• Pathways to Education lowers barriers to achievement for poor kids

    … the dropout rate in low-income communities across the country ranges from 30 to 50 per cent as a result of barriers to education… for every dollar invested in Pathways to Education, there is a return on investment of $24 — a cumulative lifetime benefit to society of $600,000 for every graduate, when you consider factors like higher taxes paid, better life expectancy and health outcomes, and reduced government transfer payments.

  • Canada must seize the moment to get pharmacare right

    … the new provincial government has announced the cancellation of OHIP+, which provided prescription drug coverage for seniors and people under 25. This announcement turns back efforts to provide greater access to prescription drugs for Ontarians. Without a national pharmacare program, Ontarians will see greater costs and fewer benefits… Failure to take medication as prescribed can greatly reduce health outcomes and put lives at risk. It also adds strain and cost to a health-care system that is already overburdened.

  • Business group calls for ‘full repeal’ of Ontario’s new workplace protections

    The umbrella body representing 60,000 Ontario small business owners is calling on the provincial government to fully repeal the most sweeping changes to workplace protections in decades — including a higher minimum wage, equal pay protections for temporary workers, and paid emergency leave days… The legislation introduced under Liberal premier Kathleen Wynne last year was aimed at strengthening protections for vulnerable workers…

  • Stop hate at its root — economic injustice

    … if we really want to stop hate, we need to do more than just call it out. We need to recognize that it is growing economic inequality that creates the conditions for hate to fester… There is no excuse for inaction in the face of economic injustice. It’s time to implement real solutions. Solutions like universal pharmacare, which economists say is more than feasible and will save us billions of dollars… Solutions like universal child care… Solutions like an immediate federal investment in housing…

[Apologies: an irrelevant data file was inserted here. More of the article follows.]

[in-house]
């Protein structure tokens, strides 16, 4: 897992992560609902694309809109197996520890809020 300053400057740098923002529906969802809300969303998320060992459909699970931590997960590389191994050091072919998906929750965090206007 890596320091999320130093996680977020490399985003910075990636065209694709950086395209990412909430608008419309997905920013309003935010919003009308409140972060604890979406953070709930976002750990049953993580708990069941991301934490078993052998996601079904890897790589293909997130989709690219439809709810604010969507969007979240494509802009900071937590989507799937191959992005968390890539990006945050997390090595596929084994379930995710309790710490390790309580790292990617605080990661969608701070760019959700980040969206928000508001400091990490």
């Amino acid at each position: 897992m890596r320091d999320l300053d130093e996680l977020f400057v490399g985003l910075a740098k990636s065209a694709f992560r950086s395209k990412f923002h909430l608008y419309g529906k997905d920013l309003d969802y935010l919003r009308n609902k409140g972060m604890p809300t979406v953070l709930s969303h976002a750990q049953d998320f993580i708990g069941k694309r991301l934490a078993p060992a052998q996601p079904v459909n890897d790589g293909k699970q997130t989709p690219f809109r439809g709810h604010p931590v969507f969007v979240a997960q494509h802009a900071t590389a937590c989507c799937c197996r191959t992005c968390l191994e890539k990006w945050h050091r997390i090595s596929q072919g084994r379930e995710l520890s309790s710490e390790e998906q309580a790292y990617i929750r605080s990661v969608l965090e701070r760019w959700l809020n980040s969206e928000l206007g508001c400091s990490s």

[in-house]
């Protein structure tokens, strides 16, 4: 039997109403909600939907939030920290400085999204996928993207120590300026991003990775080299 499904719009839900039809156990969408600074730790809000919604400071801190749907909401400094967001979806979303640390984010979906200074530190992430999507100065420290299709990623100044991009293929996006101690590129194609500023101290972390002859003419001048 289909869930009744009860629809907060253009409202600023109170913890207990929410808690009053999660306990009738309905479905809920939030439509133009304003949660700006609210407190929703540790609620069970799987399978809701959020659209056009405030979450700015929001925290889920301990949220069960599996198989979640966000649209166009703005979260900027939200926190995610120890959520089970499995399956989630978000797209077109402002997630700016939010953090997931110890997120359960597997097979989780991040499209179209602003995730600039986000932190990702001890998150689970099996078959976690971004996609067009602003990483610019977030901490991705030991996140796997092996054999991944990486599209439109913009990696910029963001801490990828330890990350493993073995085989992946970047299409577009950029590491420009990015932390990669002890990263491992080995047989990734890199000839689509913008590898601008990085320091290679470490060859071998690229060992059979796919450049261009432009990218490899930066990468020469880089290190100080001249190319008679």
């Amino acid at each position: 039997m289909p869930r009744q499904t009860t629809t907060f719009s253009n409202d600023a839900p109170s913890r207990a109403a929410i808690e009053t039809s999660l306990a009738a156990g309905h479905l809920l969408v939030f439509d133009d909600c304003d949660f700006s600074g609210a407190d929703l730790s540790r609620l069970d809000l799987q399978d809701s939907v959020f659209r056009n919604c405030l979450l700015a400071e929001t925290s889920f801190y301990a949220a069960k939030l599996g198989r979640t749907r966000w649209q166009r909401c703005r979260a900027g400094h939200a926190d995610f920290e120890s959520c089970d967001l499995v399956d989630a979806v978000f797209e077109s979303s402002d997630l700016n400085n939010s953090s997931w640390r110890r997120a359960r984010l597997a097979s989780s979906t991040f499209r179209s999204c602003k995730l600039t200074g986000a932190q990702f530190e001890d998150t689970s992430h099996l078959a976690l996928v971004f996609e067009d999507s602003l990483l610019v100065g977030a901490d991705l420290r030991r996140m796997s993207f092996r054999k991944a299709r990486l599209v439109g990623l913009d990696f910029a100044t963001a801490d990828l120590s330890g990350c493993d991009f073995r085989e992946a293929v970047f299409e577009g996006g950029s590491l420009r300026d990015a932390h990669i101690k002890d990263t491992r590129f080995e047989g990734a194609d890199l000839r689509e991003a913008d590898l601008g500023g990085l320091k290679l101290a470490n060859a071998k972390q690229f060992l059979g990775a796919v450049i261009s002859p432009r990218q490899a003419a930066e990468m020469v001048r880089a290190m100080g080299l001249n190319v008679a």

• How a universal basic income benefits society

    Receiving a basic income turned my life around. I’ve left unhealthy housing, re-entered the workforce and started repaying debts and retraining. Basic income works. It’s also essential in our automated, outsourced world of scarce employment. One universal basic income program would end poverty, reduce health-care spending and replace broken Ontario Works, Workplace Safety and Insurance Board and ODSP systems. It would save taxpayers billions.

  • Ford picks up class war where Mike Harris left off

    Now, in Ontario, we’re back to a full-frontal embrace of inequality… What makes this revival particularly insidious is that Ford didn’t campaign on it; he refused to reveal where he’d wield the knife to produce $6 billion in spending cuts, and specifically denied he would end the Basic Income Pilot Project… Another clear signal… was its decision last month to cut in half the scheduled increase in benefits for social assistance recipients, including those with disabilities.

  • What’s good and what can be improved in the national poverty strategy

    … there is still a lot that can be improved in the new strategy. First, there is no new money for any existing or new policies included… Clearly more money around issues such as housing is desperately needed… we also need strategies for important sections of the population, including Indigenous peoples, that are made together with them as partners… We have to keep updating the LIM so we can compare ourselves to other countries…

  • Hamilton photographer puts a face to people hurt by cancellation of Ontario’s basic income pilot project

    “The Basic Income pilot allowed me to have the psychological and financial freedom to explore where I could be the most effective in society. I wasn’t using it to survive, I was using it to thrive,” … “It (the pilot) is an investment in people.

  • Canada’s poverty strategy stitched together existing policies and called it a new plan

    The strategy basically pulls together all the government’s previously announced programs to reduce poverty. There are no new policies and no new funding commitments to improve or speed up current programs… There is a new $12 million investment over five years but that’s earmarked for gaps in poverty measurements.

  • The benefits to raising Ontario’s minimum wage are tangible

    Increasing the minimum wage is one of the most effective means we have of assisting the economically disadvantaged. It puts a new, higher floor under all wages, including those earned by millions of Ontarians living just above the poverty line. The benefits are tangible: higher household incomes; increased consumer spending; lower workplace turnover and absenteeism. The few studies claiming to show job loss from minimum wage increases have been debunked.